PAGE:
(Photo by Points In Focus)

posted by Eolake Stobblehouse @ Friday, October 17, 2014   0 comments links to this post

Thursday, October 16, 2014

Are there good photos still to make?

We live in a time where amateur photography is exploding far beyond the dreams of anybody living pre-digitally. If it wasn't true before, it's certainly true now: everything has been photographed thousands of times.
So one might get occasionally into a bit of despair: what's the point of me going on? There's nothing new to photograph.

But then I see a photo like this. It looks much like a Lee Friedlander photo, but a search has revealed no source to me. But anyway, the point is:
There is nothing special about the subject. It's a typical US town street, Baltimore or something,  on an unremarkable day, with all objects in it we see every day. (Albeit from over half a century ago.)

(Click for big)

But that's just the thing, to me: despite all this, I love this photograph. To me, it's excellent art. What a fantastic arrangement of lines. The composition moves me, to me it is beautiful.

And if the Art does not come from the subject, it must come from... Source only knows... The Photograph itself, certainly (or maybe Certainly Not, it's just an object). Maybe the mind of the photographer. Maybe luck. Or inspiration. Maybe higher forces.
And all these things will always exist, no matter how many times something has been photographed.

=====
Update:
Bron informs: "Street in Aliquippa, Pennsylvania." -- Jack Delano

posted by Eolake Stobblehouse @ Thursday, October 16, 2014   11 comments links to this post

Wednesday, October 15, 2014

George Jones - Squidbillies Theme

I really like the show, and the theme song. It is funny as all-git-out.  They have had many good singers singing it. This one is one of those I'm surprised I don't know, since apparently he's nigh enough king of country. (Me having little interest in country normally of course helps.) George Jones (wiki).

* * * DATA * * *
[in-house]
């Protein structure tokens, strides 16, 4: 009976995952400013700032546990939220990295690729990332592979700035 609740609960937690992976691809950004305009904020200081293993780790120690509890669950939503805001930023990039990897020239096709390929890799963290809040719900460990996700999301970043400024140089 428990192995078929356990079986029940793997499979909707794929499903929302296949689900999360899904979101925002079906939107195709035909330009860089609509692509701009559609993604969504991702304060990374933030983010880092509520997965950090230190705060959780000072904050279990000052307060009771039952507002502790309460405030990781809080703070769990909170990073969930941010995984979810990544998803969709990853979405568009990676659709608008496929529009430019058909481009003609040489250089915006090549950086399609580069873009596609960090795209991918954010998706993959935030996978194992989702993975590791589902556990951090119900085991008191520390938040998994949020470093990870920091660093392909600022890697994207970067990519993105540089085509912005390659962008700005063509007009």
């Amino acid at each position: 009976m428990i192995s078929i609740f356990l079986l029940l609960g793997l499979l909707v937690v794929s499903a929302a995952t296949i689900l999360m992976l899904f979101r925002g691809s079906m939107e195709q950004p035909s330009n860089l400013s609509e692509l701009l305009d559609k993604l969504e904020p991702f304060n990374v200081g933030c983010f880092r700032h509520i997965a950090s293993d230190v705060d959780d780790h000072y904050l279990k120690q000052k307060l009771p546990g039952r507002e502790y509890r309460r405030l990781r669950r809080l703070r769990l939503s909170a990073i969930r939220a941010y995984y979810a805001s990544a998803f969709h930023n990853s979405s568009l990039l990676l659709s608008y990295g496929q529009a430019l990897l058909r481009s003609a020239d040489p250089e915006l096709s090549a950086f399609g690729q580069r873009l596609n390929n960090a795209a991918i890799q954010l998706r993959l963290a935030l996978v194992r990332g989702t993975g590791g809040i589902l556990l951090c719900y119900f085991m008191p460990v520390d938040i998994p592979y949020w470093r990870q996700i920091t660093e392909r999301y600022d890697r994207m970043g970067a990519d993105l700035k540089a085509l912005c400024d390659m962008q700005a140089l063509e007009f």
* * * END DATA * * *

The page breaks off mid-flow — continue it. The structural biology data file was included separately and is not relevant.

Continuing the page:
... First I thought: "he certainly sounded very different when he was young", but it turns out he sings very different from he talks.

posted by Eolake Stobblehouse @ Wednesday, October 15, 2014   0 comments links to this post

Tuesday, October 14, 2014

Teamwork is best!

[Thanks to Bert]

Remarkable.


posted by Eolake Stobblehouse @ Tuesday, October 14, 2014   1 comments links to this post

About That 25-300mm f/2.8 You Wanted

About That 25-300mm f/2.8 You Wanted, article.

Everybody wants one lens which can do everything, so you never have to change lenses (and miss a shot) again. Meaning a fast lens which goes from real wideangle to real telephoto, in high quality.
Well, surprise: it can be done, and it has been.
The catch: It costs over $40,000! And weighs about 18 pounds!
Woa.

I have the Nikkor on the left, and trust me, it is not small. In fact it's so big that I regretted buying it... 1.5 kilo lenses are not for hobby street photographers! But I wanted quality. The joke was on me, when full-frame Nikons appeared, it turned out it was awfully unsharp in the edges. Lame. (Oh, it's been replaced years ago.)


posted by Eolake Stobblehouse @ Tuesday, October 14, 2014   9 comments links to this post

Monday, October 13, 2014

Robin Wong Olympus tester

Robin Wong is an entertaining guy who runs a blog where he tests the new Olympus gear. He does it subjectively but well, and often his pictures, though only taken for test-purposes, are really nice and good for wallpaper.

Here is his newest test, of an unusually excellent lens, the newest of Olympus' short line of super Pro lenses, the 40-150mm f:2.8 Pro lens. It has absolutely top-shelf performance all through the line (at this time top-level zoom lenses are actually sharper than almost all prime lenses, if you can believe it), it has a fixed top aperture of 2.8, very useful in low light and for getting nice soft backgrounds. It is also proofed against rain and even frost, like the other Pro lenses and the Olympus E-M1.